Search form

How Can Teachers Help Students With ADHD?

Although this article has been updated throughout the years, it was originally published in December 2000. For a current discussion about how you can help students with ADHD, please read Jim Paterson's "Strategies and Resources for Supporting Students with ADHD."

Education World highlights strategies for teachers to help their students with ADHD be successful in school, from routines that provide structure to showing students how to keep daily assignment journals. Included: 20 tips for teachers from the American Academy of Pediatrics and CHADD.

All kids in school fidget in their seats and look out the windows from time to time. Sometimes elementary students get out of their seats and walk around for a few minutes, or sometimes they have trouble getting their work finished. Those are normal behaviors. Most of us did those things in school when we were children. Generally, children need only a gentle nudge to get back to work. But with children who have attention deficit hyperactivity disorder (ADHD), teachers need to understand how that disability interferes with their ability to learn and stay on task.

What Educators Should Know About ADHD and the Law

Under the federal Individuals With Disabilities Education Act (IDEA), schools must provide an appropriate education for all children, including those diagnosed with ADHD. Federal law also has specific regulations about discipline of students with ADHD. Schools and teachers must assess an ADHD child's troubling behavior and develop positive interventions to address the behavior. Educators must determine whether the behavior is a manifestation of the child's disorder.

In Running on Ritalin: A Physician Reflects on Children, Society and Performance in a Pill, Lawrence Diller wrote that "schools must develop a plan to address a child's behavior problems." If schools don't comply, they may face legal costs and even civil damages, he warns.


The American Academy of Child and Adolescent Psychiatry (AACAP) estimates that all teachers have in their classrooms at least one child with ADHD.

Teachers can help children with ADHD become successful in school, said Beth Kaplanek, volunteer president of the board of directors for Children and Adults With Attention-Deficit/Hyperactivity Disorder (CHADD). "Teachers can make all the difference with how a child feels about [himself or herself]," she said.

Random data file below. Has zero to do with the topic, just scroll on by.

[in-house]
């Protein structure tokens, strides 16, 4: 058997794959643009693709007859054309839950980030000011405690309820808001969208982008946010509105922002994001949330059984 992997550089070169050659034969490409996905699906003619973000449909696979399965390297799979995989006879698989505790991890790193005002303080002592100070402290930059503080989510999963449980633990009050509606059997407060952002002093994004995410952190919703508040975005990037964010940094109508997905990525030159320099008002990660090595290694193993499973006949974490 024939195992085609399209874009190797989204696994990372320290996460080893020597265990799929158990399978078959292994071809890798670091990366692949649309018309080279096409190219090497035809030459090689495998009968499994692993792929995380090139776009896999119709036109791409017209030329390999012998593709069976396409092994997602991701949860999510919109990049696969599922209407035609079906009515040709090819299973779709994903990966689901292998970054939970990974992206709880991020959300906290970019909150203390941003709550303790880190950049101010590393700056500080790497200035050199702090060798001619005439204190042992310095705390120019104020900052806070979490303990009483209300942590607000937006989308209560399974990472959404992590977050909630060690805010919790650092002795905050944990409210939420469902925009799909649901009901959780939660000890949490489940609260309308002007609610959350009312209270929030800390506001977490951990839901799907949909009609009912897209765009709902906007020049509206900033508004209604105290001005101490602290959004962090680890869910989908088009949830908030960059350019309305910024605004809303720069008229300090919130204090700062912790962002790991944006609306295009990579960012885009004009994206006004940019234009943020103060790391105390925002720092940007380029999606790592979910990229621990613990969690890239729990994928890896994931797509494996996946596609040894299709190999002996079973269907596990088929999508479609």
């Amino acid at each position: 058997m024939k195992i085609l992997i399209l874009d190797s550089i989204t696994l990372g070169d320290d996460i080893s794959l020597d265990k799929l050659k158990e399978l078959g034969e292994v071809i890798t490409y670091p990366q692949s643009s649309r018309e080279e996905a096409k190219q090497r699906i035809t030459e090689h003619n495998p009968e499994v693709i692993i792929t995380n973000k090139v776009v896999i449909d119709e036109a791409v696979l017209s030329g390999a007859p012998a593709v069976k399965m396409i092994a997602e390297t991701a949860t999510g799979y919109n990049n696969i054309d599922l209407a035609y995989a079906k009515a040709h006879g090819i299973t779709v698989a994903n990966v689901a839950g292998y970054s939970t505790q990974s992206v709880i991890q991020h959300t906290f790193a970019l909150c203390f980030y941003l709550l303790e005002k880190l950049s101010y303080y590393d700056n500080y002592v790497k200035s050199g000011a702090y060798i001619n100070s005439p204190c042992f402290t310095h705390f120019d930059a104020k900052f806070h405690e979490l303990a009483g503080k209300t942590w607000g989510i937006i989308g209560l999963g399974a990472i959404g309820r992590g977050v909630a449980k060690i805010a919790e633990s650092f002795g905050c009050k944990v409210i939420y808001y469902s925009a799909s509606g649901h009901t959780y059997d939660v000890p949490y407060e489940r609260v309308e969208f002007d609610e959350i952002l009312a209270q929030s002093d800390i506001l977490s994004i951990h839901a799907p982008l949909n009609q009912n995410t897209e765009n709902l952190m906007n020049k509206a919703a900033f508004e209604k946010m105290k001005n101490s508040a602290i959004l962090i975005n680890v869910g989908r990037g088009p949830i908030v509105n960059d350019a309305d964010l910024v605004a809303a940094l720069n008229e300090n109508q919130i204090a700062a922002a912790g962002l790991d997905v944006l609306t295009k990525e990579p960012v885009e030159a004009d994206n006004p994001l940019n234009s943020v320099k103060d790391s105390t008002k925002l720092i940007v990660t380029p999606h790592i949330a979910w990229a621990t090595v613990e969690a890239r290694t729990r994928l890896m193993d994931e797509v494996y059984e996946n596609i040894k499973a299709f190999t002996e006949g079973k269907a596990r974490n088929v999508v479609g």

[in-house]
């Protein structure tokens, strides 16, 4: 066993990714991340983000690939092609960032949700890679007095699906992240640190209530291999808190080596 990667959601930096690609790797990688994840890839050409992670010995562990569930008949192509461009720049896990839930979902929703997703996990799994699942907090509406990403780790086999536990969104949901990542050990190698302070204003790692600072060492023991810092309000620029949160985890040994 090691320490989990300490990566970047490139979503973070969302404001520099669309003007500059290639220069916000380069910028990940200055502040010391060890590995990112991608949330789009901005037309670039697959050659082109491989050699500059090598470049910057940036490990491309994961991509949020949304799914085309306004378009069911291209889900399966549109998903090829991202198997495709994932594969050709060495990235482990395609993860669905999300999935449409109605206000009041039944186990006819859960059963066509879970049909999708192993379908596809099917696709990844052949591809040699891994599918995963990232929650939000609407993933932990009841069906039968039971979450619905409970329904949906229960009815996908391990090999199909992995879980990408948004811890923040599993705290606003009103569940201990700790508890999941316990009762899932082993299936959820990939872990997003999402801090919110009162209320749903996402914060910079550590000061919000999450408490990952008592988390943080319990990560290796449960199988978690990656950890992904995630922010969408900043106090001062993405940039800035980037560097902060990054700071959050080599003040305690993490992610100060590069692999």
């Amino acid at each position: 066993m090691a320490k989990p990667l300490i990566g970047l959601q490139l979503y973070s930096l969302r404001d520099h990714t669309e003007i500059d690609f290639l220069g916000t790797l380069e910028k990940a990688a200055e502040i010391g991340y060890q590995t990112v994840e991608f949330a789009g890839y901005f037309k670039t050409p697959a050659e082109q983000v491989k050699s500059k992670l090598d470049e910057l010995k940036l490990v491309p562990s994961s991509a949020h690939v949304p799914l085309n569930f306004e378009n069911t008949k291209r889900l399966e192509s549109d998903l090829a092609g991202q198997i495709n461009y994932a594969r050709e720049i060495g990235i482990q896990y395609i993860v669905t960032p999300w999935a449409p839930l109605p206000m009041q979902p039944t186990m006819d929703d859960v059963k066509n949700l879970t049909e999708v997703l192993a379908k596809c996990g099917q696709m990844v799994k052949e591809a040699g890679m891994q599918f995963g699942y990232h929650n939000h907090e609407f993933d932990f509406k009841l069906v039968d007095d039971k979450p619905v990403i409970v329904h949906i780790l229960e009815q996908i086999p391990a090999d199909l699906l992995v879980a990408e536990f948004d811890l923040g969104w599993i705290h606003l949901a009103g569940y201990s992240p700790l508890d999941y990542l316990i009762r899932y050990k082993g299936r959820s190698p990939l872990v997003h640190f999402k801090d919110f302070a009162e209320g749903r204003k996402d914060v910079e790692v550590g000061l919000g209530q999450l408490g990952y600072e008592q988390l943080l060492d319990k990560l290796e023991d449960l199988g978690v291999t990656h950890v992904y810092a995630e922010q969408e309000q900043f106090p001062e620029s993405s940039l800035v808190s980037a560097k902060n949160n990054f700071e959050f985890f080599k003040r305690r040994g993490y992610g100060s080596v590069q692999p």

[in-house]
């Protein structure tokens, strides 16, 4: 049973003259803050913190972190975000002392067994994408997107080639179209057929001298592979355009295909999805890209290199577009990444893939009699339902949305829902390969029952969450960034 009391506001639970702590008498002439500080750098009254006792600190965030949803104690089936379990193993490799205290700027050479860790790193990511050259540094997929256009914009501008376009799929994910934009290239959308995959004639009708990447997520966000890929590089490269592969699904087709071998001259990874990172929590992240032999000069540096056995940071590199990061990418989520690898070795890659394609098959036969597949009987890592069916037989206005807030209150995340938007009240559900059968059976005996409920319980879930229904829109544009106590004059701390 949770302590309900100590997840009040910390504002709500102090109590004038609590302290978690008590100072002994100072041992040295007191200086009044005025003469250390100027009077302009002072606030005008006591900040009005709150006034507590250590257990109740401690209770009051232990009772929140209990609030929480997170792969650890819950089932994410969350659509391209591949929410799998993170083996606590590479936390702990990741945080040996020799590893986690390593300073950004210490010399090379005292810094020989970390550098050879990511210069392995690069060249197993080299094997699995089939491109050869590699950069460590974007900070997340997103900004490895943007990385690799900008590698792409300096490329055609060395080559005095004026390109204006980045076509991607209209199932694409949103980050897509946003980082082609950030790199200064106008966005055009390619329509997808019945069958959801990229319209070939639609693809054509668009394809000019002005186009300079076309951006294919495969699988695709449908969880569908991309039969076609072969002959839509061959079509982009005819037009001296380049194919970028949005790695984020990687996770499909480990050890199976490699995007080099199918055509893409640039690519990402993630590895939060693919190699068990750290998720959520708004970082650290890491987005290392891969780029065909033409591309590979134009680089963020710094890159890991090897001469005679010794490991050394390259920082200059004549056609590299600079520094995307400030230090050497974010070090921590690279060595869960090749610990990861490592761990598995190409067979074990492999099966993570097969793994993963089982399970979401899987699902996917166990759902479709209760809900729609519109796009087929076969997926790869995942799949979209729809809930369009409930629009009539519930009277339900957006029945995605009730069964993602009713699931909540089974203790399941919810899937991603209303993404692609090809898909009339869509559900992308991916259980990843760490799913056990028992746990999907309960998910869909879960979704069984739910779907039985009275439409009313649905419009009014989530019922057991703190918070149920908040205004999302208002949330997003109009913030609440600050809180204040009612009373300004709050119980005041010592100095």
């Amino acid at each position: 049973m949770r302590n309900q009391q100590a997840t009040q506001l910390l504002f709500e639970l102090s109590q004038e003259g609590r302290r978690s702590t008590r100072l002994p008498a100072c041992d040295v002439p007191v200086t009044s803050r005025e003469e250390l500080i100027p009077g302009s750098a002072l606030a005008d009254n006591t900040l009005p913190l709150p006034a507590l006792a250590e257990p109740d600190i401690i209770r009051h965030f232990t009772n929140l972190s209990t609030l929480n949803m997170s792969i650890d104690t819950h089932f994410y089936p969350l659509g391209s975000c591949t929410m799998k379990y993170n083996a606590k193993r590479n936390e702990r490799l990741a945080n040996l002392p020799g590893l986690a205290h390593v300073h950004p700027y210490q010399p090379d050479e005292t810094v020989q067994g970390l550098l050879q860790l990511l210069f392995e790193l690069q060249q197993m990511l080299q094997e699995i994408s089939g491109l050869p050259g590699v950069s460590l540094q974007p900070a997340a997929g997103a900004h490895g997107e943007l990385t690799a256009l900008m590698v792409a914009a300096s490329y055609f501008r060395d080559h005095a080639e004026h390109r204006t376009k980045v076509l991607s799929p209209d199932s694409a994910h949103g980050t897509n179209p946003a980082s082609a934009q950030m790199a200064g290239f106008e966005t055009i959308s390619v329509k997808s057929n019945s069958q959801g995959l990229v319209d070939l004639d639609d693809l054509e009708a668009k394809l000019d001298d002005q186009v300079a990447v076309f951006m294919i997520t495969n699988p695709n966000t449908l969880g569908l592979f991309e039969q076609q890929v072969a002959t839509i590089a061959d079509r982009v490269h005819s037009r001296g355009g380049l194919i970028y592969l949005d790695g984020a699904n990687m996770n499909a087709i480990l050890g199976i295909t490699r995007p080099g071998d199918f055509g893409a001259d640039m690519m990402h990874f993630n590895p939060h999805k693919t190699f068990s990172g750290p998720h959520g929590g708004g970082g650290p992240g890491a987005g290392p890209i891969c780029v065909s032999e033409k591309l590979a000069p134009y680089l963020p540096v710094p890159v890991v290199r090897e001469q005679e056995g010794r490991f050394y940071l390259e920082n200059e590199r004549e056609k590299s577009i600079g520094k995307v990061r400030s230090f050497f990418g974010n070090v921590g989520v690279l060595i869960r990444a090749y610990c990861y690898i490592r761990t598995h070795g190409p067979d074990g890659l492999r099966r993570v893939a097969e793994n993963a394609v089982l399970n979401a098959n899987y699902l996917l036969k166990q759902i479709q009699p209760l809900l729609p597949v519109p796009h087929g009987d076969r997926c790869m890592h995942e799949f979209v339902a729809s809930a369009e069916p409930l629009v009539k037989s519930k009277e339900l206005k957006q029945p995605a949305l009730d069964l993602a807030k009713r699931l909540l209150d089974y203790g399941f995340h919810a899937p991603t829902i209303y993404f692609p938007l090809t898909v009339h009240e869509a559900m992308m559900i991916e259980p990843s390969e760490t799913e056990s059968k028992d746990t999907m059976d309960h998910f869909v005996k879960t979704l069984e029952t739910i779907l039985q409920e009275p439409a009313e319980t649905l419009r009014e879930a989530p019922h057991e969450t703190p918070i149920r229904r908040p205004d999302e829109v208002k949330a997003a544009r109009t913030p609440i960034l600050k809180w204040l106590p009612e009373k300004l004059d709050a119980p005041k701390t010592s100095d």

Kaplanek recalls how her son Chris, now 18 years old, struggled in school because of ADHD and learning disabilities. She credits a special teacher for helping her son believe he could achieve in school. "She was the most caring teacher, and she would point out his successes whenever she could. The best thing a teacher can do is to look for the small milestones with kids with ADHD."


When teachers understand the struggle of a student with ADHD, they can better help that student in the classroom. Because children with ADHD do better when their lives are ordered and predictable, the most important things teachers can do for those children is establish a calm, structured classroom environment with clear and consistent rules and regular classroom routines.

CHADD and the American Academy of Pediatrics offer suggestions on what teachers can do in the classroom to help students who have ADHD:

  • Display classroom rules. Classroom rules must be very clear and concise.
  • Provide clear and concise instructions for academic assignments.
  • Break complex instructions into small parts.
  • Show students how to use an assignment book to keep track of their homework and daily assignments.
  • Post a daily schedule and homework assignments in the same place each day. Tape a copy on the child's desk.
  • Plan academic subjects for the morning hours.
  • Provide regular and frequent breaks.
  • Seat the child away from distractions and next to students who will be positive role models.
  • Form small group settings when possible. Children with ADHD can become easily distracted in large groups.
  • Find a quiet spot in the classroom (such as a place in the back of the room) where students can go to do their work away from distractions.
  • Train the student with ADHD to recognize "begin work" cues.
  • Establish a secret signal with the child to use as a reminder when he or she is off task.
  • Help the child with transitions between other classes and activities by providing clear directions and cues, such as a five-minute warning before the transition.
  • Assign tutors to help children with ADHD stay on task. Tutors can help them get more work done in less time and provide constant reinforcement.
  • Focus on a specific behavior you wish to improve and reinforce it. Teachers can reinforce target behaviors by paying attention to the behavior, praising the child, and awarding jobs and extra free time.
  • Offer more positive reinforcements than negative consequences.
  • Explain to the student what to do to avoid negative consequences.
  • Reward target behaviors immediately and continuously.
  • Use negative consequences only after a positive reinforcement program has enough time to become effective.
  • Deliver negative consequences in a firm, business-like way without emotion, lectures, or long-winded explanations.


Education World Explores ADHD in a Five-Part Series

Attention deficit hyperactivity disorder has been the subject of countless investigations, seminars, and individual education plans (IEPs). Education World published a five-part series that explores ADHD, research and treatments, and the controversy that surrounds it.

* ADHD: What Is It?
* Statistics Confirm Rise in Childhood ADHD and Medication Use
* Is Medication the Best ADHD Treatment?
* How Can Teachers Help Students With ADHD?
* Dramatic Rise in ADHD Sparks Controversy

Article by Diane Weaver Dunne
Education World®
Copyright © 2000, 2017 Education World


Originally published 12/14/2000
Last updated 08/22/2017